@Chaplain Brinker

llawhon wrote: When I first read those 7 items it occurred to me that none of them were specifically spiritually oriented and all seem indicate personal lifestyle choices. I feel that because she did not present a specific spiritual component and chose, instead, to present the spiritual component of each of the 7 factors that she is getting at the reality of our work. In LTC chaplaincy we have the opportunity to become somewhat integrated into peoples lives and walk with them or help guide them in the process of integrating the spiritual component into living the 7 factors.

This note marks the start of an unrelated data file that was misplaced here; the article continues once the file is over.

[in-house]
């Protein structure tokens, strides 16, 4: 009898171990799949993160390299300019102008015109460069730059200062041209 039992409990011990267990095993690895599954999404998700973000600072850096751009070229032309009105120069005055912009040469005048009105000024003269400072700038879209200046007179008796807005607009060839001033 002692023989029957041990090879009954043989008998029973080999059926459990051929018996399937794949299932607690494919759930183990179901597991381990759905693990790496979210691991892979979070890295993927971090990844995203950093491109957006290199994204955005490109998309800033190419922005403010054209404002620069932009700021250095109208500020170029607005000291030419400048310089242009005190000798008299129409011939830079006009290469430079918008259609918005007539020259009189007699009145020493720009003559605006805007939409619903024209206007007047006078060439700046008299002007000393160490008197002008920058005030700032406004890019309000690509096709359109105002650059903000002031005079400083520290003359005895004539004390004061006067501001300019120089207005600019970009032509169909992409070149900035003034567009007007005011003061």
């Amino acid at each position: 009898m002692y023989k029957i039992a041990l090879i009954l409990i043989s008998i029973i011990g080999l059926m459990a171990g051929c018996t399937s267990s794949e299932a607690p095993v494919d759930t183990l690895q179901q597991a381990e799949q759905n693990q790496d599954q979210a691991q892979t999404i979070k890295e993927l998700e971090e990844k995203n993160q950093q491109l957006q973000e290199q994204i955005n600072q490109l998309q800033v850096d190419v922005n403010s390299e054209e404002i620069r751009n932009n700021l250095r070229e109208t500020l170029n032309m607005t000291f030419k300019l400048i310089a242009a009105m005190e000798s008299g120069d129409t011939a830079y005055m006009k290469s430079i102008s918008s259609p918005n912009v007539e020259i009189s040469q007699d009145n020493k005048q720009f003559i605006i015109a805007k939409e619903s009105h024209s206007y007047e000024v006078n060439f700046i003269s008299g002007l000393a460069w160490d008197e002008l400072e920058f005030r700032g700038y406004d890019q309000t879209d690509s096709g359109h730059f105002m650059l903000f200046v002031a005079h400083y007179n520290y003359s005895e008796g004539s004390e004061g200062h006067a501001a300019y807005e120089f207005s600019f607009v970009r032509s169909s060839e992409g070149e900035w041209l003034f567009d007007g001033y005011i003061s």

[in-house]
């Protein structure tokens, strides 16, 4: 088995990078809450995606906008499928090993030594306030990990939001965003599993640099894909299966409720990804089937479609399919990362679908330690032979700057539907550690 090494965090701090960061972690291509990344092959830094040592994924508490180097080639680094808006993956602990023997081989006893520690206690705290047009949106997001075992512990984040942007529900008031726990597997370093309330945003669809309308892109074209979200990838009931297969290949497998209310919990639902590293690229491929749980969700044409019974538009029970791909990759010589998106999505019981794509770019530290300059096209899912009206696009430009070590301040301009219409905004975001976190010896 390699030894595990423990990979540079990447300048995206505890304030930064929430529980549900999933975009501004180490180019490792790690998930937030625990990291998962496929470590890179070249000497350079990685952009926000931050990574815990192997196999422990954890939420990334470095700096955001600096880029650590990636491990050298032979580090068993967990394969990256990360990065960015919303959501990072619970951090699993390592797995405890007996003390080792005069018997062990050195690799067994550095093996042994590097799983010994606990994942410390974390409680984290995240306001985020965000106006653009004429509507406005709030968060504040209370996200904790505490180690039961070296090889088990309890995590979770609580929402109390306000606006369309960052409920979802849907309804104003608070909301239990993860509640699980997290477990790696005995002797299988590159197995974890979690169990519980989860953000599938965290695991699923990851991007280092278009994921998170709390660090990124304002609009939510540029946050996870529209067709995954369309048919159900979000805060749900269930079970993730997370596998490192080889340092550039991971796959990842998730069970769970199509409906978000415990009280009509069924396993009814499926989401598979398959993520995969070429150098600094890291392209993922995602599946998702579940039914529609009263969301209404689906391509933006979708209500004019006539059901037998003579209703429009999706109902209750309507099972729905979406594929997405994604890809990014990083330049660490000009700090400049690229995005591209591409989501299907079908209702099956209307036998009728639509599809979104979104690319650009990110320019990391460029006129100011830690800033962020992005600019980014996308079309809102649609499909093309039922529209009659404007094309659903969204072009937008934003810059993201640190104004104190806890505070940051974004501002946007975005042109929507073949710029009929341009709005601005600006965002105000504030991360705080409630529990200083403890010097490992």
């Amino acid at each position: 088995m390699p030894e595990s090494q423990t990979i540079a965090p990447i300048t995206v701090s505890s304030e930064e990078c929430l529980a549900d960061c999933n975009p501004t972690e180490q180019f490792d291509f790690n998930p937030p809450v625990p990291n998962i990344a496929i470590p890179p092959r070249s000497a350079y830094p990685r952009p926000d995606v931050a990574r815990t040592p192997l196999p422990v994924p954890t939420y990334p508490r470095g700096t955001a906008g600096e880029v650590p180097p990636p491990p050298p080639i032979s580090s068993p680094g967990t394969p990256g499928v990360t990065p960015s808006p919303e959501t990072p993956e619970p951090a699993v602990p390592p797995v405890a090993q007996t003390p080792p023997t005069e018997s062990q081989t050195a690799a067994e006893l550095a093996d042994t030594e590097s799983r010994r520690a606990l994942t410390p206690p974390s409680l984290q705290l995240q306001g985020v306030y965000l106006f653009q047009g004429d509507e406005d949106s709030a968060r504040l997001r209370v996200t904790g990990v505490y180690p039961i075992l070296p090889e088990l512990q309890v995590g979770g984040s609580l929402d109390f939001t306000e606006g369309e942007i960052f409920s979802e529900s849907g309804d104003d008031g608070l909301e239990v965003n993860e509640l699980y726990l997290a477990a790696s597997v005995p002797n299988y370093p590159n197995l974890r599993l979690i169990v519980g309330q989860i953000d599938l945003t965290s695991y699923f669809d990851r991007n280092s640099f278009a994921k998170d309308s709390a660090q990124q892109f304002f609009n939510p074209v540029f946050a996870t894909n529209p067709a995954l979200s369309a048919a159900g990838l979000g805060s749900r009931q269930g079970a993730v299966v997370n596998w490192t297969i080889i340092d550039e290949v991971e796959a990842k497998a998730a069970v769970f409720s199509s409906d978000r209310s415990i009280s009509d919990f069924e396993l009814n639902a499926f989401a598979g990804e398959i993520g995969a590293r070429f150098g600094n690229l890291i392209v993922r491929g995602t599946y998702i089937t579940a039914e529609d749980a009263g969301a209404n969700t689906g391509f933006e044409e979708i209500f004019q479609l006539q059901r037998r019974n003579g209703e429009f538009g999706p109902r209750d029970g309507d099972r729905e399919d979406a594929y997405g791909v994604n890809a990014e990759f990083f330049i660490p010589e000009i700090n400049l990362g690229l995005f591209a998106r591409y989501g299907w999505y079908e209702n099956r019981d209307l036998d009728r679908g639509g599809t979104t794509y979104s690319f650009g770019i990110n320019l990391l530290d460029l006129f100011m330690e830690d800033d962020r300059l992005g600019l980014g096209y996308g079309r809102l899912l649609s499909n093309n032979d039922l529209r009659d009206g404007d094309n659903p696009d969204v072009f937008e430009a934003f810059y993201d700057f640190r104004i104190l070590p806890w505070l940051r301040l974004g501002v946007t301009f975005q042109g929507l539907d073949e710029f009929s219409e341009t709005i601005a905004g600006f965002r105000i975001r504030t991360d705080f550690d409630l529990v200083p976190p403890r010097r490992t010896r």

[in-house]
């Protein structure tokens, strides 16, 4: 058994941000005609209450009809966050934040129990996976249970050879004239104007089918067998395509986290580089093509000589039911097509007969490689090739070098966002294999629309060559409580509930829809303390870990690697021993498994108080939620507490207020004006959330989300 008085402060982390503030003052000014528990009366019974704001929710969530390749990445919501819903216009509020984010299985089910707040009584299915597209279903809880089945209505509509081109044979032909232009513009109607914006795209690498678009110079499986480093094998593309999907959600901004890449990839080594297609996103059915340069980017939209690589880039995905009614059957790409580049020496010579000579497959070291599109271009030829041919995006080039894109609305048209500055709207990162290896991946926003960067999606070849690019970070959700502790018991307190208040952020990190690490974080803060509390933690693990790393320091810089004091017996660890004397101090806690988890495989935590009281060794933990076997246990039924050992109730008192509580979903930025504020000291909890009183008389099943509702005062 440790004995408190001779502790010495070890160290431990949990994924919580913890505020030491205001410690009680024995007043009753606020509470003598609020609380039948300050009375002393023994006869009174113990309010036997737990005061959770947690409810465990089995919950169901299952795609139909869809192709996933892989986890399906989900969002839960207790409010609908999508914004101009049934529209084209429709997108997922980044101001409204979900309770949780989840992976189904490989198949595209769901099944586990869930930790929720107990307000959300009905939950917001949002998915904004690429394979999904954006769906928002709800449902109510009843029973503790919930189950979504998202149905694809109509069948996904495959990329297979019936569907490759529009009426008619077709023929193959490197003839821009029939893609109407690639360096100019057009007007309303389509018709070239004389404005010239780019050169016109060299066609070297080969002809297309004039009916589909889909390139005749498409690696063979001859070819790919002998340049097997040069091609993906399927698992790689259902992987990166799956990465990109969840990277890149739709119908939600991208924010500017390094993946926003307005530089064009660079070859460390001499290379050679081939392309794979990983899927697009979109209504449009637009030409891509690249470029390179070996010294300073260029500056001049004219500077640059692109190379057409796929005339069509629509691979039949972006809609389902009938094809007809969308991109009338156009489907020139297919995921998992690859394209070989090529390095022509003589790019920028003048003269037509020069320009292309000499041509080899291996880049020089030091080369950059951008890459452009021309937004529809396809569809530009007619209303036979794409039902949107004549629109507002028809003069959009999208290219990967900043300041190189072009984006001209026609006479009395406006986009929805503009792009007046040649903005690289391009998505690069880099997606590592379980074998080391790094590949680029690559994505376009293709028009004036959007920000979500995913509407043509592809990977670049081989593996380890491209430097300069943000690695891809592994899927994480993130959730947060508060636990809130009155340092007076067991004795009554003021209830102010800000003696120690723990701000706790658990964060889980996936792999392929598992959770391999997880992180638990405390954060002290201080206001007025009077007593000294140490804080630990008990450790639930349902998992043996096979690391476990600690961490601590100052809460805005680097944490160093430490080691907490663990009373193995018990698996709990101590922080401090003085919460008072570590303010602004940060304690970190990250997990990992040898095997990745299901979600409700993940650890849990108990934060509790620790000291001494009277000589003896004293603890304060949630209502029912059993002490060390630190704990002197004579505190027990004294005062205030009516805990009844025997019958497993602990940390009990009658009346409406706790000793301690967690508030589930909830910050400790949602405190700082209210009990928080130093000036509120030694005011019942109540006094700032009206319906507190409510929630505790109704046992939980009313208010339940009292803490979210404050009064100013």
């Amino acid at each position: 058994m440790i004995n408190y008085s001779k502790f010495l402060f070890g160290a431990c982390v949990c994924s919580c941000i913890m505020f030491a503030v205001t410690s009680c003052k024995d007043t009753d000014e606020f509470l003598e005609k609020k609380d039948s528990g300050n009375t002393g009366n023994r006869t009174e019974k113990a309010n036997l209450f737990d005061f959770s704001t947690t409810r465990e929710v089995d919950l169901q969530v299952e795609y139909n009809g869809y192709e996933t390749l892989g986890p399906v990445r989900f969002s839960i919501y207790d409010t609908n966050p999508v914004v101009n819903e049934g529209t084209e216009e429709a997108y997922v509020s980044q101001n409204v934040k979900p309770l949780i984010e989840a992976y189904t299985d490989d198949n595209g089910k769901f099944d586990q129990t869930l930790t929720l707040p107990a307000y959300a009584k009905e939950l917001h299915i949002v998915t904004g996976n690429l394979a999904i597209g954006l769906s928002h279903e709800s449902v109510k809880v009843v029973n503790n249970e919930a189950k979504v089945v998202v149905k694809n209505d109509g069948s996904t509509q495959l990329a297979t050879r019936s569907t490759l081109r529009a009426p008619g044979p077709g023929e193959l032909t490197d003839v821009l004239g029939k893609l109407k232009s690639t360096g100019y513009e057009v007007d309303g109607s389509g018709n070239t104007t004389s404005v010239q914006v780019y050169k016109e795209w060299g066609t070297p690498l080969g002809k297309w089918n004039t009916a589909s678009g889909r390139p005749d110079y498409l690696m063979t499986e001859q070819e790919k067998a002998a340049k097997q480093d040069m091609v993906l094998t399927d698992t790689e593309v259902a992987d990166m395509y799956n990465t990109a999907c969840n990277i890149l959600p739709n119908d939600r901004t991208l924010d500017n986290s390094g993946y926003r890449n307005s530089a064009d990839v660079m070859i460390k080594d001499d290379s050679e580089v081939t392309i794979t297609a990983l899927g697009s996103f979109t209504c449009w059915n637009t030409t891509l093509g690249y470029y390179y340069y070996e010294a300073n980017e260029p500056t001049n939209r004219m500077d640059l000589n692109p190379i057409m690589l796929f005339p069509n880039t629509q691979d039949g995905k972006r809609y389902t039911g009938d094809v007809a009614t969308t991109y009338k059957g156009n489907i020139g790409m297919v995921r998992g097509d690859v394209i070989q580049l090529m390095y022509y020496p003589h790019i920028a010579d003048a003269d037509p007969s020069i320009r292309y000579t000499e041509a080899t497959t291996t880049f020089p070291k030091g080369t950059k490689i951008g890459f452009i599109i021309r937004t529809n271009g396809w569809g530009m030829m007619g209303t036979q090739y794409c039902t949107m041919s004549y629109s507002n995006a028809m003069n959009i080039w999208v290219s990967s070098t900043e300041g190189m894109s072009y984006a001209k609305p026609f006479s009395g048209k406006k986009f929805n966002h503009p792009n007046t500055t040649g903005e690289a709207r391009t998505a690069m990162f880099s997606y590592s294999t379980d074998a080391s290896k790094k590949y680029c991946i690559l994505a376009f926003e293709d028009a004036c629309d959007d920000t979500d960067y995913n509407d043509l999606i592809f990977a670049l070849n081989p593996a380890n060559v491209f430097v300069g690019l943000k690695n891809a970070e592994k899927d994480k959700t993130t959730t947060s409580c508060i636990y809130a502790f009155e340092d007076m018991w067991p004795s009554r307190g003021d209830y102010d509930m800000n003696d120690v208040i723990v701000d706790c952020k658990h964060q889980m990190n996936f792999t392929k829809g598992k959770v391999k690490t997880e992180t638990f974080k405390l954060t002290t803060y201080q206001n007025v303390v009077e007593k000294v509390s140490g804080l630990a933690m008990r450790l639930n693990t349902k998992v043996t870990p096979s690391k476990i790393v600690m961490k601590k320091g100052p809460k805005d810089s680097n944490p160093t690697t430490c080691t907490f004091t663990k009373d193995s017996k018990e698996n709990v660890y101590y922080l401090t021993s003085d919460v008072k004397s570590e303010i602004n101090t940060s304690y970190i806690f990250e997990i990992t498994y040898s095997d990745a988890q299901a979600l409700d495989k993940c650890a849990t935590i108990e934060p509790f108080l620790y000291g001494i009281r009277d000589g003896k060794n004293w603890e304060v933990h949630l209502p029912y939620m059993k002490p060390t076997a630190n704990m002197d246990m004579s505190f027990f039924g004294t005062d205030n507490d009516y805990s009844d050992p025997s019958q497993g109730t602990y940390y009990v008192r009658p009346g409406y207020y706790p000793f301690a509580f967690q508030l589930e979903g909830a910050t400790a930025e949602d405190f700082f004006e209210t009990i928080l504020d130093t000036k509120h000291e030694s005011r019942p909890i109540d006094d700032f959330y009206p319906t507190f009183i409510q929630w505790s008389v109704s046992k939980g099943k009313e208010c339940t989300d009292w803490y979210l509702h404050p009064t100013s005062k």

I understand what you are saying and your response to this article. My basic assumption is that everyone is spiritual in some way. I look at spirituality as a source beyond the person which provides meaning, hope, and purpose helping them to cope with new challenges in life. Creativity, values, lifestyle may also be expressions of spirituality. For people who identify as religious God, scripture, church may fulfill some of these spiritual roles. But I have found that even those who self-identify as religious or part of a denomination may,from time to time, anchor their spiritual meaning and purpose in something other than God. Functionally, some religious persons look to family roles and relationship to find basic meaning and identity in life. I think this is why ageing is so existentially difficult. I agree the potential in ageing is to discover the adventure of grace in this new phase. But this is truly hard work. Many are not equipped to do the work alone–to find the adventure or to discover a new source of meaning, hope or purpose. I think I enjoy the work of a chaplain because from time to time I have the privilege to walk beside someone who is engaged in this and we find the adventure together.